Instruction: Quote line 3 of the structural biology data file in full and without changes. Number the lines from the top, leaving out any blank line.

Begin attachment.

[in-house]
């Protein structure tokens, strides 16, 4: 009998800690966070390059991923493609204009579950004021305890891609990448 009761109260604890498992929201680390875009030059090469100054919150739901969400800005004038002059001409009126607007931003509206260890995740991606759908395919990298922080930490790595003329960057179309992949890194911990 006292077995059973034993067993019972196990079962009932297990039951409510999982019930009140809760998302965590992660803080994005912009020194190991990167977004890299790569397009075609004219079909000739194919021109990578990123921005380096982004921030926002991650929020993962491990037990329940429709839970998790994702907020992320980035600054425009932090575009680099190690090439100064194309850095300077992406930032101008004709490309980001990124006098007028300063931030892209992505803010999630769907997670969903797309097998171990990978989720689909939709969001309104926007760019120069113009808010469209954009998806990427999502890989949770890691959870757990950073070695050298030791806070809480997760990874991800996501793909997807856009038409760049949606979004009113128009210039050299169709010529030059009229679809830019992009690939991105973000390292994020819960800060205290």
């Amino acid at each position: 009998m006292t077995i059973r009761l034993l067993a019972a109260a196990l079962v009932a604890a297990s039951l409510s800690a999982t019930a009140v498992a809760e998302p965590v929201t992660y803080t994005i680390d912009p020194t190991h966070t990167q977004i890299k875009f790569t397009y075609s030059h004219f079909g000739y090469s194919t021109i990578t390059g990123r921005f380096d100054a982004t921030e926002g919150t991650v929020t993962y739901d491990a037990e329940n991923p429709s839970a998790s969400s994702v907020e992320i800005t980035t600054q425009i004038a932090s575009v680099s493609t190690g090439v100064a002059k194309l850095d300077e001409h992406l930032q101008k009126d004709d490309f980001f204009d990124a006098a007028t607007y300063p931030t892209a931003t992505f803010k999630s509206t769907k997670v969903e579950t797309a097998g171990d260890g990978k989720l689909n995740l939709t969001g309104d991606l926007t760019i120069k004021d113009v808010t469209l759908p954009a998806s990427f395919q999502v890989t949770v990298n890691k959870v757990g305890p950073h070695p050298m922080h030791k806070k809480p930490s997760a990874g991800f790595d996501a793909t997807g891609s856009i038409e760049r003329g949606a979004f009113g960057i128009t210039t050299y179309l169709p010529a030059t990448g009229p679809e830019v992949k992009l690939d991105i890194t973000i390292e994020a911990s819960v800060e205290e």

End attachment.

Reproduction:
């Amino acid at each position: 009998m006292t077995i059973r009761l034993l067993a019972a109260a196990l079962v009932a604890a297990s039951l409510s800690a999982t019930a009140v498992a809760e998302p965590v929201t992660y803080t994005i680390d912009p020194t190991h966070t990167q977004i890299k875009f790569t397009y075609s030059h004219f079909g000739y090469s194919t021109i990578t390059g990123r921005f380096d100054a982004t921030e926002g919150t991650v929020t993962y739901d491990a037990e329940n991923p429709s839970a998790s969400s994702v907020e992320i800005t980035t600054q425009i004038a932090s575009v680099s493609t190690g090439v100064a002059k194309l850095d300077e001409h992406l930032q101008k009126d004709d490309f980001f204009d990124a006098a007028t607007y300063p931030t892209a931003t992505f803010k999630s509206t769907k997670v969903e579950t797309a097998g171990d260890g990978k989720l689909n995740l939709t969001g309104d991606l926007t760019i120069k004021d113009v808010t469209l759908p954009a998806s990427f395919q999502v890989t949770v990298n890691k959870v757990g305890p950073h070695p050298m922080h030791k806070k809480p930490s997760a990874g991800f790595d996501a793909t997807g891609s856009i038409e760049r003329g949606a979004f009113g960057i128009t210039t050299y179309l169709p010529a030059t990448g009229p679809e830019v992949k992009l690939d991105i890194t973000i390292e994020a911990s819960v800060e205290e």